Why a scary question? There is value in knowing what you don’t like. Knowing what causes you grief can sometimes help you find the opposite, what you love. On the other hand, listing what you dislike can highlight growth opportunities. In my case, I have a fear of public speaking. To face my fear I joined Toastmasters and have grown immensely as a result.


3. Create a Visual Guide

They say a picture is worth a thousand words. Take the words you wrote down from Ponder Your Passion, and build your own picture. Find a stack of new and old newspapers and magazines. It doesn’t matter the content, although it’s likely you only subscribe to subjects of paramount interest to you. Tear into those periodicals with your dreams in mind. Cut out all magazine pictures, stories, or even advertisements you find appealing or interesting. Be sure to respond to the images spontaneously and without too much thought or judgment. The idea is to create possible scenarios and build a visual guide with a clear picture of your passion.

Glue all cutouts into a scrapbook. The resulting collage is an illustration of the life you are trying to create. When building a visual guide you are actually imaging the future. Visualizing your dreams can save a lot of time and grief by giving yourself the time to visualize dreams and passions before attempting them in the real world. After visualizing and creating a guide, you may start to feel an impulse to go from dreaming about the possibilities to planning a course of action.

4. Start Over

Be willing to start over. If you feel unsettled with the words written in your Passion Worksheet or unimpressed with the images in your Visual Guide, feel free to start over. Sometimes things just don’t work out in the first pass. Don’t fret! I’ve been through this exercise a few times before I finally got honest with myself and put my true words and images together. Go back to Take a Hike and start fresh. Experiment, dream, and build. Everyday is a new beginning.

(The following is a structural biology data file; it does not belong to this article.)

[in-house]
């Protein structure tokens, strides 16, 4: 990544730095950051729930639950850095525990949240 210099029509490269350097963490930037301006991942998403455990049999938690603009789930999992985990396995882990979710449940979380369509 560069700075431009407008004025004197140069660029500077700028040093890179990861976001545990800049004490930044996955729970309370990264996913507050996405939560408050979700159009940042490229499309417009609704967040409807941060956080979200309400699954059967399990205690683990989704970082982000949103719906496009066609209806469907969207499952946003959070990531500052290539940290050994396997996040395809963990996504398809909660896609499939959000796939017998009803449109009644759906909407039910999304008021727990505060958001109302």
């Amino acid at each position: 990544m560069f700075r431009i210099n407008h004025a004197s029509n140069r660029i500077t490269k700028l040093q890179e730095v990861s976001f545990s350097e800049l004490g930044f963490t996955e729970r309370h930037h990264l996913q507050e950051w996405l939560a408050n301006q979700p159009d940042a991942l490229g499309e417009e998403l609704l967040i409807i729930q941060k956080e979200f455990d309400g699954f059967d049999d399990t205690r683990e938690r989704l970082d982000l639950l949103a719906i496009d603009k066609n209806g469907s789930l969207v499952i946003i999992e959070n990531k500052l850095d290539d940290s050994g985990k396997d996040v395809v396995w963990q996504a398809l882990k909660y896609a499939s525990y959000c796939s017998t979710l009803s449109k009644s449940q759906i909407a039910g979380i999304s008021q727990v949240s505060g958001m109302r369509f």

5. Build a Book

You are the author. You are the star of this book tour. Put your worksheets and visual guide together in a scrapbook. It doesn’t have to be pretty, presentable, or perfect. The purpose behind this book is to build a personal portfolio of you. To be successful in finding a new career or landing the perfect job you need information about yourself. You will need this book over the next few days as we continue to build on your career calling.

Stay tuned tomorrow for the next installment of Your Career is Calling: Five Paths to Job Perfection.

Your two cents:

  1. Call me Joe April 19th, 2008

    Introspection is a fundamental “activity” we tend to avoid because, very often, we just don’t want to admit we’re on the wrong career path. I know. I am.

  2. fox April 19th, 2008

    Call me Joe: I know exactly what you mean. Introspection is the golden word. Wish I had used it in the post. I spent thousands of bucks on the wrong degree and many years on the wrong path. I was miserable. The hardest thing I’ve ever done was walk away from it all, and start over. It’s been two years now. I make far less moolah. I don’t own many things. I’ve never been happier. ;)

  3. vnaga February 12th, 2010

    Very nice article..It seemed that some questions were same such as “What makes you happy” and “What gives you great satisfaction”, but I think there is only a thin line between these two. may be you can elaborate between these..:)

  4. Ing May 19th, 2010

    This article will help me, I have no doubt but it scares me also because I may have to start over after many years. I definitely will need a lot of wisdom and strength.

  5. Galit July 9th, 2010

    There was one person here who said that he/she is scared about starting all over again. Well, guess what, I started again after 8 years of university and 2 degrees. What happened is that I thought that what I was doing was good, but I realized that my path was elsewhere. The good thing is that now I am doing what I love and I enjoy it. But I must admit that it took me some self work to do, but once you find it, it is the best experience you can ever have in your entire life.